One key habit to improve your mental health in 2021

When you want to improve your health, you focus on the basics: eat better and exercise more. But here is something else to consider: your social life. We’re not referring just to how often you go out with friends, but how your relationships impact your overall health Download the apartment floor plan.

Connecting to friends is a healthy habit: more so now than ever

On the back of a difficult 2020, fostering friendships and nurturing relationships is more important now than ever. Several studies have been able to show that positive social support, whether that comes from friends, family members or a partner, is strongly associated with better mental and physical health. A robust social life can lower stress levels; improve mood; encourage positive health behaviours and discourage damaging ones; boost cardiovascular health; improve illness recovery rates; and aid virtually everything else in between – including your resilience to stress and improve immunity. A strong social life can also boost the effects of already-healthy behaviours, such as exercise.

The power of isolation

The pandemic has left many feeling sad, lonely, and anxious. The virus itself has contributed to physical isolation, but the waiting, wondering, and hoping to return to some sort of normality, has had a far deeper impact on mental health.

Social isolation is linked to higher rates of chronic diseases and mental health conditions. In fact, isolation can even start changing the cells in your body, leading to more inflammation and a lowered immunity! One study puts the heightened risk of dying from loneliness in the same category as smoking 15 cigarettes a day, being an alcoholic or abusing other substances and not being active. It also surpasses health risks associated with obesity. In fact, studies show that loneliness increases the risk of early death by 45% and the chance of developing dementia in later life by 64%…. Let that sink in for a minute.

Digital “friends” don’t count!

Thanks to social media, we’re more connected than ever before, but also possibly the loneliest. If you think about how you interact with your social media “friends” – by either liking a post or sending a sticking-out-tongue emoji, you’ll understand the difference between that and an actual conversation, in person. Interestingly, South Africa has been ranked in the top 10 “loneliest” countries, with around 24% of the population living alone.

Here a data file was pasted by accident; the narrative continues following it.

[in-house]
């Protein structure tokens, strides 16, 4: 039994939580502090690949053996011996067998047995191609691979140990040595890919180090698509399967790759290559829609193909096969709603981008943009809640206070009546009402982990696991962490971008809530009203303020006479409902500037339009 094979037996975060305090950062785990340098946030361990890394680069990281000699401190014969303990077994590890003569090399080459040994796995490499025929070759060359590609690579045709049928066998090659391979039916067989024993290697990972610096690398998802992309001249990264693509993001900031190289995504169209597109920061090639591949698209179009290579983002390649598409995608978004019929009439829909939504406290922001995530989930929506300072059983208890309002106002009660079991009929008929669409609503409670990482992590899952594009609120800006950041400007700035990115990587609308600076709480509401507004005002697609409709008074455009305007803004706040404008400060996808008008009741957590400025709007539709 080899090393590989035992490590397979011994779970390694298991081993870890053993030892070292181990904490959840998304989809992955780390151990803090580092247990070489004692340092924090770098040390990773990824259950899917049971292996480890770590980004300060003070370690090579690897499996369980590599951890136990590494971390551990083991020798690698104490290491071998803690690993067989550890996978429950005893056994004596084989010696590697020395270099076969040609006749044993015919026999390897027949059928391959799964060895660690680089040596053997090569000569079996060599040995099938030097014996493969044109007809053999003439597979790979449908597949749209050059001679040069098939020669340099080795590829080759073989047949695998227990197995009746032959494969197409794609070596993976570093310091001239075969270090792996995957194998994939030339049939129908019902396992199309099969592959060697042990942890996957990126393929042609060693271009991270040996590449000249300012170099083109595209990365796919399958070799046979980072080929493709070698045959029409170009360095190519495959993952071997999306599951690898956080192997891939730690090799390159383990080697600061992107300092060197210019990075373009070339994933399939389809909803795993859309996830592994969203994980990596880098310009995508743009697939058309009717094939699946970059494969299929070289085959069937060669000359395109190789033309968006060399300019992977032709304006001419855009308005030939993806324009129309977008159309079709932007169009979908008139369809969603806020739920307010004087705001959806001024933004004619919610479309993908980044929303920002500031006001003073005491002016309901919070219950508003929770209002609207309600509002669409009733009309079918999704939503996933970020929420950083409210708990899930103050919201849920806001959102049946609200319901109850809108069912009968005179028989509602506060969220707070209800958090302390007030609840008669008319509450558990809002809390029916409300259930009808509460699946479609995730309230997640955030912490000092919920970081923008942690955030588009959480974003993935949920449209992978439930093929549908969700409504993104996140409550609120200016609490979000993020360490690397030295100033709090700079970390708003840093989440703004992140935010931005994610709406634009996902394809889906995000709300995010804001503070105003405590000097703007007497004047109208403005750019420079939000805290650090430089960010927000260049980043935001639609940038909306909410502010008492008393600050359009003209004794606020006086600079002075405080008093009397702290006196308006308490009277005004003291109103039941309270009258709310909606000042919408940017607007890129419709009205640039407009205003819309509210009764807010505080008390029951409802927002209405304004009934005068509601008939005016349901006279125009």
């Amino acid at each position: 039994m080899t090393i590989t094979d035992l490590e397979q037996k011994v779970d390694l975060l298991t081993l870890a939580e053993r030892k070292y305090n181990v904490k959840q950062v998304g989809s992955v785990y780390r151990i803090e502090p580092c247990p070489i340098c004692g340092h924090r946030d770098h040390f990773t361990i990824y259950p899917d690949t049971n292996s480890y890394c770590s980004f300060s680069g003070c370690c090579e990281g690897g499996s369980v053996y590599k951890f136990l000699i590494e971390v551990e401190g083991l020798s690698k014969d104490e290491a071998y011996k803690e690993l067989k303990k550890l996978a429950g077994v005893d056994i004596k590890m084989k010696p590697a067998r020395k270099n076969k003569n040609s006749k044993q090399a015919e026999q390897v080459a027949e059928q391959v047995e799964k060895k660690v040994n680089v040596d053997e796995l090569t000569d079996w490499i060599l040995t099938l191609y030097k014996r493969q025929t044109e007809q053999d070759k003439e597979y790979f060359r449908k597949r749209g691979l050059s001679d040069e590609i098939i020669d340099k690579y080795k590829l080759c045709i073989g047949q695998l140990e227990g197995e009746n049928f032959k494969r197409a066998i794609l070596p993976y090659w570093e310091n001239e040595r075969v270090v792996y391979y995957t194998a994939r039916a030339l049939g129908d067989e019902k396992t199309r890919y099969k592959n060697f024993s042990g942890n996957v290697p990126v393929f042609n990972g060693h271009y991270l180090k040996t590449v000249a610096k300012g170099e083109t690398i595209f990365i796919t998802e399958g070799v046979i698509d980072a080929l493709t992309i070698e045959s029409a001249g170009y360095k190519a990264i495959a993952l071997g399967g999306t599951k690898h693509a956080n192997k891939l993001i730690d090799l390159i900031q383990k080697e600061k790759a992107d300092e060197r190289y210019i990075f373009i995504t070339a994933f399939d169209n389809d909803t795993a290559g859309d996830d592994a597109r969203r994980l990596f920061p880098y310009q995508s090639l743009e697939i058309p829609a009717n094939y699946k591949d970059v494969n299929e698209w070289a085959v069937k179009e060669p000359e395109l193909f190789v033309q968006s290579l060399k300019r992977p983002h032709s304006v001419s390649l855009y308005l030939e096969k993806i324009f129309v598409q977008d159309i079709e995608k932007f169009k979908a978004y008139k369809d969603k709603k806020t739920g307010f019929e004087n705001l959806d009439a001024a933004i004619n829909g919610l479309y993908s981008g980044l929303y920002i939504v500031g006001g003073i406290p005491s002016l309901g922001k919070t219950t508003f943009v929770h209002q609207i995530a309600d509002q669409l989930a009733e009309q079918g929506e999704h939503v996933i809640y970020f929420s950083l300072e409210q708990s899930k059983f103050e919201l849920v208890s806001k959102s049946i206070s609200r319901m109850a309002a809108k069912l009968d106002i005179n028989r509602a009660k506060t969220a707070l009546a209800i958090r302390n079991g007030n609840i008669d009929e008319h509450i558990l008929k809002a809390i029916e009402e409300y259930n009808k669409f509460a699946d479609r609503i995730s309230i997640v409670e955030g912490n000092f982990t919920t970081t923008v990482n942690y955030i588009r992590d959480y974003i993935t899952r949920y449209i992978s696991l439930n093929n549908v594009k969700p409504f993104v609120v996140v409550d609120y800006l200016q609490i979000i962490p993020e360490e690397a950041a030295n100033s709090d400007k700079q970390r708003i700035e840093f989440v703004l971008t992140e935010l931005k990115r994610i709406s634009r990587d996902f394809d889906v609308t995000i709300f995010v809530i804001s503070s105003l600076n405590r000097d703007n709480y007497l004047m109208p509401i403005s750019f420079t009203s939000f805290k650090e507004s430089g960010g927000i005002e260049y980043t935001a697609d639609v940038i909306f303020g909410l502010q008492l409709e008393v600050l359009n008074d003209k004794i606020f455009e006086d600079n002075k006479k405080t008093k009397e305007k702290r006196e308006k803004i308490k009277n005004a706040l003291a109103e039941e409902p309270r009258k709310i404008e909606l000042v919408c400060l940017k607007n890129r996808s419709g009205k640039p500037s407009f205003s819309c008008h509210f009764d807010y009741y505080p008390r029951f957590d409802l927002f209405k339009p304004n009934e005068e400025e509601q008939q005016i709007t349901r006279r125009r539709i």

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Social interaction in the time of COVID

Face to face time with friends and family is powerful in terms of health benefits, but a FaceTime, Google duo session or Zoom chat can also be beneficial. Texting and calling are great, and important, but when it comes to feelings of connectedness, we need to see each other’s faces. One study found that people who regularly used video chat were only half as likely to develop symptoms of depression compared to those who used email, social media, instant messaging or no form of digital communication at all. Why? “Seeing” a friend or loved one in “person”, looking at their facial expressions, returning a smile and sharing familiar glances allows for deeper communication. It also prevents the opportunity for misinterpretation that so often happens in text messages.

Prioritise your health by prioritising your social interactions and staying connected. Do this by carving time out every day for meaningful personal interactions. Some examples could be

  • Set up a recurring video or zoom meeting time (and stick to it). Without this, weeks can go by without touching base.
  • If you miss movie nights or watching your favourite show with your friends, have a “Watch Party” by getting everyone to watch it at the same time, and text each other in the background.
  • Online board games or multiplayer app games can help generate some healthy competition.
  • Do a virtual tour of a museum or famous landmark that you’ve always wanted to travel to together.
  • Find other ways of connecting virtually. There are many creative solutions, such as doing an online fitness challenge, or a Youtube cooking class with your BFF. Be creative, take chances! You’ll be surprised at how much this can impact your overall well-being.

If you’re comfortable with meeting up in person, exercise with a friend, arrange a quick catch up over lunch, share a meal or commit to a weekly coffee (while all the time maintaining your distance). Regardless of how busy you may be, spending 5 to 10 minutes talking, smiling and laughing with give your health a serious boost. Connected conversation with friends and family can make your social life (and theirs!) feel a lot more rewarding.